• Same here. Shield on living room on LG OLED 4K Dolby Vision and Chromecast Ultra in the bedroom on a LG LED 4K HDR. I also have 4 other first gen Chromecasts for travel, office, and summer home. That plus my Plex collection of 950 movies, and I can stream my Plex anywhere anytime. Pair that with a travel router for hotel WiFi networks, and it's game on in Aruba on vacay
  • It's way easier to just cast from my phone or even laptop to my smart TV than using the Roku's built-in apps...especially if I'm wanting to search for a title. As for photos and videos, the Chromecast (I have the original, 2nd gen and Ultra) just can't be beat.
  • This right here ^
  • Chromecast is faster and easier period. I can get something up and streaming faster from my phone than I can from using my Roku or Android TV box with remote. It's so stupid easy and efficient that I don't generally bother with remotes. I have an Intel NUC PC set up on my main TV as well for cable television watching but would never even consider using it to stream anything of importance with a Chromecast hooked up to the same television. I couldn't disagree with this comment more. That's not to say I don't like my Nexus Player or Roku on my bedroom television, but it's not nearly as fast or efficient as using the Chromecast.
  • I couldn't agree more.
  • However, Chromecast Ultra is the only streaming device other than the Apple TV that supports HDR10 and Dolby Vision, and it costs $100 less.
  • The "casting device" is just like a remote control, but you always have it with you since it's your phone.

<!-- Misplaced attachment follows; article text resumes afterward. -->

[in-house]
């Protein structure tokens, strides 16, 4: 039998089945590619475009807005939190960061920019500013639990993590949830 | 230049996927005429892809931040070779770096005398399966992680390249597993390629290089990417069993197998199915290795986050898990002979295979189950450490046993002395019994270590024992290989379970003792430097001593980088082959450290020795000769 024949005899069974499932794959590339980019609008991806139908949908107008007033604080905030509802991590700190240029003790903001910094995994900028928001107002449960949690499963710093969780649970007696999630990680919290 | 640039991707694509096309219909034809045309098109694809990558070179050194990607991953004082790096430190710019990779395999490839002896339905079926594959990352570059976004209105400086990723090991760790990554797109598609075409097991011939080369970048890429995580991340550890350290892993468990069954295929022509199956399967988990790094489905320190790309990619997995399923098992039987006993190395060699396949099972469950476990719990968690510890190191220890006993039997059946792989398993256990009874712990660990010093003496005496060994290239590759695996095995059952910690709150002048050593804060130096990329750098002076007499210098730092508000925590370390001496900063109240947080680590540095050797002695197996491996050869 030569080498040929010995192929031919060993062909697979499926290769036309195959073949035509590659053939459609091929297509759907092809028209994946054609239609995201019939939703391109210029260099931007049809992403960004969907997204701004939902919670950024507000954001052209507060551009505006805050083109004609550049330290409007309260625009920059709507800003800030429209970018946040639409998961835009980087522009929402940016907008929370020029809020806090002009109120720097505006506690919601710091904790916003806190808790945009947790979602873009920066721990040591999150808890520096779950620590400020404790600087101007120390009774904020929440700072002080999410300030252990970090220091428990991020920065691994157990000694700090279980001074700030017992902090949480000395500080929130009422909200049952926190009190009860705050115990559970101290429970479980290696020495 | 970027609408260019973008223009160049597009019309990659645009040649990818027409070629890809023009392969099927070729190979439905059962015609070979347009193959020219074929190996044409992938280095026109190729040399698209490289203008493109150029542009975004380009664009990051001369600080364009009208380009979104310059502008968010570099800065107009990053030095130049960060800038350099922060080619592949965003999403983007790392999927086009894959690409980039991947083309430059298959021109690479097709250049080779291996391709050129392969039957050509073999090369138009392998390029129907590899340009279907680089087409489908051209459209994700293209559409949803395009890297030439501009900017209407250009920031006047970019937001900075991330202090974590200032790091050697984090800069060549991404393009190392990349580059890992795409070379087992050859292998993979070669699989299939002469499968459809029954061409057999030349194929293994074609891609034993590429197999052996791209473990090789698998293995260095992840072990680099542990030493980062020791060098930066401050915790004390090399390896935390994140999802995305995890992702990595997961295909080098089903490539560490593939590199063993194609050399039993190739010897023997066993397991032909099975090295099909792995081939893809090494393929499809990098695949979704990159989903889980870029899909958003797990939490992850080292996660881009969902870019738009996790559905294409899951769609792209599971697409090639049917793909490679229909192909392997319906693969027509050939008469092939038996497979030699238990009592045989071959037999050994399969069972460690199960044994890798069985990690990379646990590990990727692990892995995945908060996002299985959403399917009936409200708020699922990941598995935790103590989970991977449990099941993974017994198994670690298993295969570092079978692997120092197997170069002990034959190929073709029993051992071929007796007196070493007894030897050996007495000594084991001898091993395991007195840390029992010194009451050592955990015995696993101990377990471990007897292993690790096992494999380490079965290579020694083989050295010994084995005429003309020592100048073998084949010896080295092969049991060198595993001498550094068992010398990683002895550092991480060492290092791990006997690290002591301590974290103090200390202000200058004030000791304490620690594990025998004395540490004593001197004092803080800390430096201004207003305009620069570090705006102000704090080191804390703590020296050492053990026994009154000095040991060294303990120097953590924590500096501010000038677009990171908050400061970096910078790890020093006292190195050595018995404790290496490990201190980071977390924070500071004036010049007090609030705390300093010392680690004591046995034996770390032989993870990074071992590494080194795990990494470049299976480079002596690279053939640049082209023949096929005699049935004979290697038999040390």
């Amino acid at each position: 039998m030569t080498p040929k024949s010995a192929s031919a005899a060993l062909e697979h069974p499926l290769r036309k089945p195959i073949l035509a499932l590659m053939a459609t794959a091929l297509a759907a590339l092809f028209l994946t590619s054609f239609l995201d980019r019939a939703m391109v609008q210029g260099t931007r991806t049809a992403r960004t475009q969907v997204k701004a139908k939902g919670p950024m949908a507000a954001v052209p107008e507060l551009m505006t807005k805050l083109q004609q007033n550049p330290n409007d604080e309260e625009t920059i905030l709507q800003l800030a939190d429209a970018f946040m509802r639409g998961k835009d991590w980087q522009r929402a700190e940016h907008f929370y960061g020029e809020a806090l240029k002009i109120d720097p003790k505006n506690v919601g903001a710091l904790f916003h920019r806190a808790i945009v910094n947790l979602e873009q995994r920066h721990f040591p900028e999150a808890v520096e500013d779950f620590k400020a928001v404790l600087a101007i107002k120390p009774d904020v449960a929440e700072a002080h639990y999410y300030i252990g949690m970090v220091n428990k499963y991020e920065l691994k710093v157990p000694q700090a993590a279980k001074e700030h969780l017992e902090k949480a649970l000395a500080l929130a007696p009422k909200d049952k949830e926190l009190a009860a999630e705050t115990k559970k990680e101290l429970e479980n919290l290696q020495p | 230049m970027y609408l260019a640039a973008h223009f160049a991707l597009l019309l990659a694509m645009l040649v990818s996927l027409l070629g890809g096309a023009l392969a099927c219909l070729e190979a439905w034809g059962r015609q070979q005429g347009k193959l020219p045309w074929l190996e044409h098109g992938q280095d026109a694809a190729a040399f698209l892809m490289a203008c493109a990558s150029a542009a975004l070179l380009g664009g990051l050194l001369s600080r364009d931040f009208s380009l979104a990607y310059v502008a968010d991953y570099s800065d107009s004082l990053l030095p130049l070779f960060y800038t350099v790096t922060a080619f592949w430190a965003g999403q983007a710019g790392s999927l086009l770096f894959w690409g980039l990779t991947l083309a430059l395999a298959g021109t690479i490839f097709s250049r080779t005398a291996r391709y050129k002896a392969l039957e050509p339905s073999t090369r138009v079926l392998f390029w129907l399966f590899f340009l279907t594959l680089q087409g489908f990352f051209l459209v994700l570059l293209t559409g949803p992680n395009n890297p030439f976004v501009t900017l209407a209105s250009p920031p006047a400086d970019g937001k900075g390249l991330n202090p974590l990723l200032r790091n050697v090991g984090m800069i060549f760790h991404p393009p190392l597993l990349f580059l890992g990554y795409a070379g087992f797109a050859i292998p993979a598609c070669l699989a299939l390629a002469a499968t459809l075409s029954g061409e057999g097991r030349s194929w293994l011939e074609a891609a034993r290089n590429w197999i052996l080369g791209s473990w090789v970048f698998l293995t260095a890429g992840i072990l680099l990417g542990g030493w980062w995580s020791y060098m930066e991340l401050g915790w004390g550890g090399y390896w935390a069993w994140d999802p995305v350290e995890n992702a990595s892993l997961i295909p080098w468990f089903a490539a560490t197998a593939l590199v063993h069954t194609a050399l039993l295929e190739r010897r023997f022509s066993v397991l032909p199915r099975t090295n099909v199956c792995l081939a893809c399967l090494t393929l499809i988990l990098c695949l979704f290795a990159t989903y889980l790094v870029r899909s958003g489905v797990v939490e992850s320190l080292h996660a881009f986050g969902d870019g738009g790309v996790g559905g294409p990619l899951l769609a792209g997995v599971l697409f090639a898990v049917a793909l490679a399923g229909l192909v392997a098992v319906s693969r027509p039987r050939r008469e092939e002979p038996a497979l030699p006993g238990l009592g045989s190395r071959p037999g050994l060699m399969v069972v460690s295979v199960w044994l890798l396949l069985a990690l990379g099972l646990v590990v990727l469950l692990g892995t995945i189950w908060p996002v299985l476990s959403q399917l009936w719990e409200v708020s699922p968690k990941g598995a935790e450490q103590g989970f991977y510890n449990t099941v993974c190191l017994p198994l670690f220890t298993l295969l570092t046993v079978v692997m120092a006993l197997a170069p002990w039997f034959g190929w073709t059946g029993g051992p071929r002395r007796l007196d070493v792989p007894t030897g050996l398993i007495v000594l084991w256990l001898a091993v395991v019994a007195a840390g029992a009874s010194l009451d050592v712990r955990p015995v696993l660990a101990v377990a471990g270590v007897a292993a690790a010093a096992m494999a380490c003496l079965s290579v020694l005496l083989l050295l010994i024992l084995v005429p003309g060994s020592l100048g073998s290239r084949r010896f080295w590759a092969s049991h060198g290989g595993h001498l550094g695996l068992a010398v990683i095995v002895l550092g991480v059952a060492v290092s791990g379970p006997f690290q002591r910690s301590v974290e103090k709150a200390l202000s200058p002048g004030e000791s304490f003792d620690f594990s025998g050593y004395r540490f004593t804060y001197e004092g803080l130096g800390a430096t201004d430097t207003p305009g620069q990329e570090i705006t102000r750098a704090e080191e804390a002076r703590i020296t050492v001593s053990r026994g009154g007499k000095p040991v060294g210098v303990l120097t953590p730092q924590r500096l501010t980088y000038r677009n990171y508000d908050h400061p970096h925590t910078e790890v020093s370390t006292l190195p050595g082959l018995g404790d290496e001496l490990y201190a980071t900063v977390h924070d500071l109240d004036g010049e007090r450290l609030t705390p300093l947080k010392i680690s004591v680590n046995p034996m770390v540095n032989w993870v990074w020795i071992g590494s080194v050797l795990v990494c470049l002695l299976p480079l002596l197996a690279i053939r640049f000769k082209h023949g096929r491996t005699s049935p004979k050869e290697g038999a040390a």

• Hmmm, I'd much rather use Chromecast any day of the week over Roku TV. You have to move the cursor over to each letter to search, and the interface is just way slower than my phone.
  • I don't see how a Roku or fire stick is any easier. Seriously my 73 year old mother in law has 2 Chromecast and has never had an issue.
  • I ordered two Chromecasts the first day they were available, and they're both still in regular use: one in my house, and the other at my partner's. I can't think of a lot of first-gen, inexpensive electronics that continue to work really well five years down the line.
  • Yeah, seriously. I bought one for every TV years ago, new and refurbished. All still work like new
  • i guess it is.
  • I use my Chromecast when I travel but I use an NVIDIA Shield on my main tv and a FireTV (2nd gen) in my bedroom. Love being able to cast something to the NVIDIA Shield and then come back to whatever I was watching, exactly where I left off. Luckily (for now) my TV isn't HDR so I don't need the 3rd gen FireTV that Amazon screwed the pooch on with a slower processor than the 2nd gen.
  • My Chromecast has been in the closet for several years after using a few times. The main reason is it puts out more heat than several of the portable electric heaters I have owned over the years. Is that normal since I really don't want to burn down my house just yet?
  • True.. Just sold my 5 yrs old Chromecast for 30$
  • I love my Chromecast. Because Amazon Prime doesn't work on Chromecast, I don't watch any of their shows. It's a shame because I would actually watch a few and switching to the fire stick is something I'd never do.
  • Love me some Chromecast!
  • I would have to agree. I bought an original Chromecast back in 2014, and it still works great.
  • Honestly I used to love chromecast but I became disillusioned with it. It began to have constant issues and glitches. Plus I have to constantly have my phone to use as a remote, and it gets disconnected a bunch of the time so I don't have any way to control it. I prefer the Amazon fire TV stick.